ICT: How important do you think infection preventionists are to the workings of infection control in hospitals?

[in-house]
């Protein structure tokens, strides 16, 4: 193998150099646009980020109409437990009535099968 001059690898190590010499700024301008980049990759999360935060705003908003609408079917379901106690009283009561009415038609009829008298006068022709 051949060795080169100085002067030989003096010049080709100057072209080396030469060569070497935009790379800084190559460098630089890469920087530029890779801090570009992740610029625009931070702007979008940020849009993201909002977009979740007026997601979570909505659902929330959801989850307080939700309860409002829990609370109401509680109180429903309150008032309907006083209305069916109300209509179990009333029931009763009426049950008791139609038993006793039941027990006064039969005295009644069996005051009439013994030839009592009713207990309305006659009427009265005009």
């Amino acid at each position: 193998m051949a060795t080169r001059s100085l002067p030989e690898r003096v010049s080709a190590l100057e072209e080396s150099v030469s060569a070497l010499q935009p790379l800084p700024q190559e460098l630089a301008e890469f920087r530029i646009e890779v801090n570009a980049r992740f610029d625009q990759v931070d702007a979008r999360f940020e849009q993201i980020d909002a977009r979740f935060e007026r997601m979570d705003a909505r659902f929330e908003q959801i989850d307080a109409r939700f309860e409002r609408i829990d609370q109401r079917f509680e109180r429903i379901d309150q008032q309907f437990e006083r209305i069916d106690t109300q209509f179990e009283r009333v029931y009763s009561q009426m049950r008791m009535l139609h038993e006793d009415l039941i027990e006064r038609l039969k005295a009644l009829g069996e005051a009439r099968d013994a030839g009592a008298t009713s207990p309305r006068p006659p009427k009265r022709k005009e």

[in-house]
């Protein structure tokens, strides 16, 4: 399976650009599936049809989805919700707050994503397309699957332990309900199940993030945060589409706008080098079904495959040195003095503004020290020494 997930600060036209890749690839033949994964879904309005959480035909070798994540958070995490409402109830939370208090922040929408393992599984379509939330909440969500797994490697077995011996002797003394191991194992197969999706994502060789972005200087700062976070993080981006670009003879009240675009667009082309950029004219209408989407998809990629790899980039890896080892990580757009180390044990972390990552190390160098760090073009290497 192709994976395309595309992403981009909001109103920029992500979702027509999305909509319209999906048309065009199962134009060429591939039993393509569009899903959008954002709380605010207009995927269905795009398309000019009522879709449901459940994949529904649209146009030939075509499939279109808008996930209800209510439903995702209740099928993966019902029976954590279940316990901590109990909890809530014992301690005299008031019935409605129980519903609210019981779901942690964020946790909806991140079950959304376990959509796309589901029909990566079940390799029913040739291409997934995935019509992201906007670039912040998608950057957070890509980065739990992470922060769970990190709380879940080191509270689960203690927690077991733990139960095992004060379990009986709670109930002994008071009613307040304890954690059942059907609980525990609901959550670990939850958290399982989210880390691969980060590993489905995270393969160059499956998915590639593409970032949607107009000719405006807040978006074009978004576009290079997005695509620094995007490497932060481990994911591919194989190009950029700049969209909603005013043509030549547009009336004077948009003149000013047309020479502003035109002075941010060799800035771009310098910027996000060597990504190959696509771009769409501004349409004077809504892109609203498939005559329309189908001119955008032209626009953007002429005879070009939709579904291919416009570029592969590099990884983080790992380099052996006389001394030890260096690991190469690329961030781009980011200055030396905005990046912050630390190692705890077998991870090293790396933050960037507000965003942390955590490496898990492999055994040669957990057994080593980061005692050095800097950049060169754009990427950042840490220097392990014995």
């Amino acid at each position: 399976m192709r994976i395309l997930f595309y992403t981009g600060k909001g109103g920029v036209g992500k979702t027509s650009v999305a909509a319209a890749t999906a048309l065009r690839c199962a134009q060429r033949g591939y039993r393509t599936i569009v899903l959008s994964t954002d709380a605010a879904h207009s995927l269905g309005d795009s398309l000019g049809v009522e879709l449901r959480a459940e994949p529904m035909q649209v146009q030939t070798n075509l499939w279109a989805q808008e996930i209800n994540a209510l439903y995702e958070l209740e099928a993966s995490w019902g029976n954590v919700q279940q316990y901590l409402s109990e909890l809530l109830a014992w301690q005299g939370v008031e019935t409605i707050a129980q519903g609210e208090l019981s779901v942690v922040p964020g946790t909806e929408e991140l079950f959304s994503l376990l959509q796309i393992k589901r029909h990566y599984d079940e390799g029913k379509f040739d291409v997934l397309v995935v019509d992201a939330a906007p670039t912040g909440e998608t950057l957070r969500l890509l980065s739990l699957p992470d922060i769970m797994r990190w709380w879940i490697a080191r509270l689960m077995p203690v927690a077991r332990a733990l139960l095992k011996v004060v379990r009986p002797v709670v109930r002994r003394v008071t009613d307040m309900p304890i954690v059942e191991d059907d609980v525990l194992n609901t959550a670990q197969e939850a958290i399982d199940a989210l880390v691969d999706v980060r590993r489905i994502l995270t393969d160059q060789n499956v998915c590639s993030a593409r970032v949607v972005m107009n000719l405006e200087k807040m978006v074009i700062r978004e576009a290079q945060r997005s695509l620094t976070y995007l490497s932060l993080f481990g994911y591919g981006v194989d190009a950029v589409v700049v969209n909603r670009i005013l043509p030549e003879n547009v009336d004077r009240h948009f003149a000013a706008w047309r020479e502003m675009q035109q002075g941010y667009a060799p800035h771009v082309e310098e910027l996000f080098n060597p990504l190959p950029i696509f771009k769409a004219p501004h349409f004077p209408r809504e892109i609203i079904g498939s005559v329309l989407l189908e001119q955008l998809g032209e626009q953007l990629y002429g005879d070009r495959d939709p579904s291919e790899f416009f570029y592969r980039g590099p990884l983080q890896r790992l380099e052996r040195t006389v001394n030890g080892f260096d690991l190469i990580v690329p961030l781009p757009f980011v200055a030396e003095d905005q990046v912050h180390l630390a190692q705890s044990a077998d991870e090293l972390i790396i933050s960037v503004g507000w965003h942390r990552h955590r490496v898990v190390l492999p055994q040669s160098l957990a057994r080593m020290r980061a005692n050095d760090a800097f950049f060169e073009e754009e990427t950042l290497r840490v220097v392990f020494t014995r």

Kavanagh: Infection preventionists are of utmost importance. Just in the last year we have seen a widespread acknowledgement that carbapenem-resistant Enterobacteriaceae (CRE) has become endemic, and the fungi Candida aurishas emerged as a dangerous pathogen. Both of these pathogens can become totally resistant to antimicrobial agents; being a fungus, growth of C auriscan even be promoted by antibiotics. It will take complex- and situation-specific interventions to stop many of these pathogens. For example, Candida auris may not be susceptible to quaternary ammonia based antiseptics and it’s very hard to contain its spread. Well-trained environmental cleaning services are crucial. Alcohol is also not an effective hand hygiene agent for Clostridioides difficile, the flu virus, and the norovirus. Thus, hospital-wide training and monitoring of pathogens by infection preventionists is of utmost importance.


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